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Ballmer touts business benefits of Windows 7


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Microsoft chief executive Steve Ballmer extolled the virtues of Windows 7 to a business audience in London today, claiming that the new platform will help them make savings through efficiency.

Ballmer also said that Microsoft could offer customers better support for virtualisation than VMware, but rebuffed suggestions that the company should simplify its software licensing.

With the official launch of Windows 7 coming in just a few weeks, Microsoft is making renewed efforts to convince customers that they should upgrade to the new platform despite the difficult economic conditions.

Ballmer opened his address with remarks about "the new efficiency", and how efficiency is more on people's minds than at any other time. Many IT managers have seen budget cuts in the range of 10 per cent or more since the credit crunch started, he claimed.

"But pressures on IT have not significantly mitigated. Newer processes are emerging that need IT support, yet pressures to keep the budgets down will still be there," he said.

Earlier, IDC analyst Chris Ingle warned the audience that budgets are never likely to come back to the level of spending seen before the recession, pointing out that this happened in earlier financial upheavals.

"Every time we have a recession, we don't get back the money. This is because you are up against newer, more competitive companies that do more with less, so you need to be more radical with IT coming out of the recession," he said.

Instead, companies will have to change the way that IT is handled in their companies, and look at greater automation and flexibility.

Not surprisingly, Ballmer said that Microsoft could help organisations here, claiming that Windows 7 and the Micro soft Desktop Optimisation Pack can drive down the cost of large deployments.

"Our job is to create end-user interest in Windows 7, but we also need products that drive productivity and efficiency gains. With BitLocker, policy compliance, virtualisation, and improved policy management, we are really giving tools with the potential to save cost," he said.

Ballmer said that early adopters in the UK are "seeing the value of Windows 7 ", citing the case of the Isle of Man government which he said had already benefited from a £120 per desktop saving on management costs.

But Ballmer conceded that most customers will move to Windows 7 when they refresh their hardware.

"We hope that in the first three to six months we will have made the case that [a new PC] should come with Windows 7. If customers have been doing testing with Vista, that should make it easier to move. You'll see us work hard to make Windows 7 the default choice on new PCs, whether you decide to move your entire installed base or not," he said.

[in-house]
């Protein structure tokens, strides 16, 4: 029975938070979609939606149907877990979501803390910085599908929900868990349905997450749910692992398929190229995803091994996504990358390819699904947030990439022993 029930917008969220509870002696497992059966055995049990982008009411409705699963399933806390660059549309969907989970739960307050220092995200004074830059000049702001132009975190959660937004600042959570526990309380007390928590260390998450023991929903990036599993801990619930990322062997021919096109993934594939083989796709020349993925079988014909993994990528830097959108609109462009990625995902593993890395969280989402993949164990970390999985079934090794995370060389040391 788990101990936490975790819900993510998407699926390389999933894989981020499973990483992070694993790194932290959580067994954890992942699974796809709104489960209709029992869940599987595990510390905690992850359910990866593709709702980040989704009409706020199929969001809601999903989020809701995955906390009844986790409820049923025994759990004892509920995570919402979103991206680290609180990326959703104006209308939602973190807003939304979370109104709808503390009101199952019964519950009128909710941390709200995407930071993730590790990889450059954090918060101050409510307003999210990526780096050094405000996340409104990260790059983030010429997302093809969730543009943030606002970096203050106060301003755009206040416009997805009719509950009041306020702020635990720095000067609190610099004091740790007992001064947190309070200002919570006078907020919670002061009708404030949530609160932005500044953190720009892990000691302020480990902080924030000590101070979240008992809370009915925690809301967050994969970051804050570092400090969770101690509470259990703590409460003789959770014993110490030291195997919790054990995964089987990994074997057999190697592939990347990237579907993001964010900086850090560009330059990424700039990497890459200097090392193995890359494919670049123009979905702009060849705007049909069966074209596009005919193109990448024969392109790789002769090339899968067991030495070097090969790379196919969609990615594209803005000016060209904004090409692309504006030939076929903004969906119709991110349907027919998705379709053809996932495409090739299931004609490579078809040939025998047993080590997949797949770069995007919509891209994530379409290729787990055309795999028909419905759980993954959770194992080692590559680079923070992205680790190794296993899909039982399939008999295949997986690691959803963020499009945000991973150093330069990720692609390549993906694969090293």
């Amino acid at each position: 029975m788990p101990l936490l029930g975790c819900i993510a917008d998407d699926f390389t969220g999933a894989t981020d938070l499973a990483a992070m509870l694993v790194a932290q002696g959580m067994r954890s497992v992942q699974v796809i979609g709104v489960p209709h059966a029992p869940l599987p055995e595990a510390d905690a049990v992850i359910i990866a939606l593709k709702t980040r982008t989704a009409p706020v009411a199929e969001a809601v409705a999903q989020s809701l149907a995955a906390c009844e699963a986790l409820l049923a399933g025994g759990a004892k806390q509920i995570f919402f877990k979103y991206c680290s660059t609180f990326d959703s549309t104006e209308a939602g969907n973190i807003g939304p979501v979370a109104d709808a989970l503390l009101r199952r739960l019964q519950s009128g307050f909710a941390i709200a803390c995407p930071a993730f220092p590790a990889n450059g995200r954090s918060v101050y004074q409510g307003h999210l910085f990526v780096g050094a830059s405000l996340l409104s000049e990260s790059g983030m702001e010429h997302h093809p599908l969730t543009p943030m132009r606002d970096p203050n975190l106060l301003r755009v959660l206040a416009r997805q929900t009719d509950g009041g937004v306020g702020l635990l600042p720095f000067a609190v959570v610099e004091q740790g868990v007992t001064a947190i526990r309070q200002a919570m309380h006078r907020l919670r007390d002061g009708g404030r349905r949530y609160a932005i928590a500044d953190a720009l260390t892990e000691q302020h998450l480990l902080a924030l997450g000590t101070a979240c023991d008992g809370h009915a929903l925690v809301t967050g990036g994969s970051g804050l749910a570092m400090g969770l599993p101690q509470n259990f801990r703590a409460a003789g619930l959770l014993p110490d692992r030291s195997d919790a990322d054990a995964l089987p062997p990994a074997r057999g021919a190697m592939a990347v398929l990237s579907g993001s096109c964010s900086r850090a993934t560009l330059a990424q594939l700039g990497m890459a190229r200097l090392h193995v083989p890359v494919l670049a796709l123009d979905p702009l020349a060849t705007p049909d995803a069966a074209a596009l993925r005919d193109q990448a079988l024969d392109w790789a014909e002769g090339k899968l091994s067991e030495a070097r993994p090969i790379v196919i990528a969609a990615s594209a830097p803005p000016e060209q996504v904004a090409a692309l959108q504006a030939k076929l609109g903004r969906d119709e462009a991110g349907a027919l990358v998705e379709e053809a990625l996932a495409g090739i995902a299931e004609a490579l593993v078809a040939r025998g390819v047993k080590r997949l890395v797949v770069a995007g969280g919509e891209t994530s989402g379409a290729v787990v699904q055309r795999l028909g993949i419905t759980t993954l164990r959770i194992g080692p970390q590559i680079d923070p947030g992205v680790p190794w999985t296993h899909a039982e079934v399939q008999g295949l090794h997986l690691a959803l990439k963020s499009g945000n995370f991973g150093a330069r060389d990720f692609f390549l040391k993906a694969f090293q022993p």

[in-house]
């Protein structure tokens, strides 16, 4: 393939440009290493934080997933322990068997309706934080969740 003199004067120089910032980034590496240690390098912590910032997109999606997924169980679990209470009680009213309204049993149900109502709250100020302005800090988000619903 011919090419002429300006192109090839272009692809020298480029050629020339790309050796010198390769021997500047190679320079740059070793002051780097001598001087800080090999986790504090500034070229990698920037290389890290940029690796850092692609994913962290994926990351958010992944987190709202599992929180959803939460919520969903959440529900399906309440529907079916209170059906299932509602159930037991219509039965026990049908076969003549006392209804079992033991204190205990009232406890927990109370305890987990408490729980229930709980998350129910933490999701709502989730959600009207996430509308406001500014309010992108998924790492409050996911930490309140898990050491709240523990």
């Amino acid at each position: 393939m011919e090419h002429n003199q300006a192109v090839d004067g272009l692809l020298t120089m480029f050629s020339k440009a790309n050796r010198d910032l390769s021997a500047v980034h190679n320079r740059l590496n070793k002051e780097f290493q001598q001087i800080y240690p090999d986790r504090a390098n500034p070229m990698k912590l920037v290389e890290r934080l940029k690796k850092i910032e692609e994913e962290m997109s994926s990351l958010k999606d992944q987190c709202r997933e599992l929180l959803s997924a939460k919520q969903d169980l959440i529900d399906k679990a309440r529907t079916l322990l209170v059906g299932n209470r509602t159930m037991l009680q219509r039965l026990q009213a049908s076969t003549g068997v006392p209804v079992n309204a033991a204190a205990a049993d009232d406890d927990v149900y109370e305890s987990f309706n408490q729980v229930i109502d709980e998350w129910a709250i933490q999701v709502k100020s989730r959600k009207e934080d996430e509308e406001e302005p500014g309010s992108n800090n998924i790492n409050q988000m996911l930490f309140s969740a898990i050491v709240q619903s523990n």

When asked by a customer about compatibility with VMware infrastructure, Ballmer responded in bullish mood that Microsoft tools can manage existing VMware infrastructure, and there is no need for customers to invest any further now that Microsoft has its own technology.

"On the parts of the infrastructure you haven't virtualised yet, why spend the money with VMware? We'll give you as good an environment as VMware, and will help you manage both. Why waste your money on a more expensive solution?" he said.

Another customer asked whether Microsoft was going to simplify its licensing, especially the fine print, a question that drew a round of applause from the business audience.

But Ballmer responded that this was difficult without affecting customers that benefited from some existing licence clauses, such as choosing to pay for software based on the number of processors or client access licences.

"I don't anticipate a big round of simplifying licences. Every time you simplify you lose something that someone uses to keep their costs down. I'm sure we have some fine print we don't need, but changes need to be driven by things our customers want us to do," he explained.

Finally, Ballmer looked further out to the future, suggesting that there is much more that could be achieved on the desktop, and admonishing predictions that the days of the "fat" business client were numbered.

"After Vista, many in the media said that [it would be] the last Windows release ever, but there's still a lot of work to do. We don't have voice and gesture recognition built in, and you can't have everything seamlessly managed from the cloud yet," he said.

Windows will still be around on the desktop for at least the next 10 years, according to Ballmer.

"We have to go from support for single-core to better support for multi-core, and I can see plenty of line-of-sight for things we need to do," he said. "But I might not be the guy around building it in 20 years' time."

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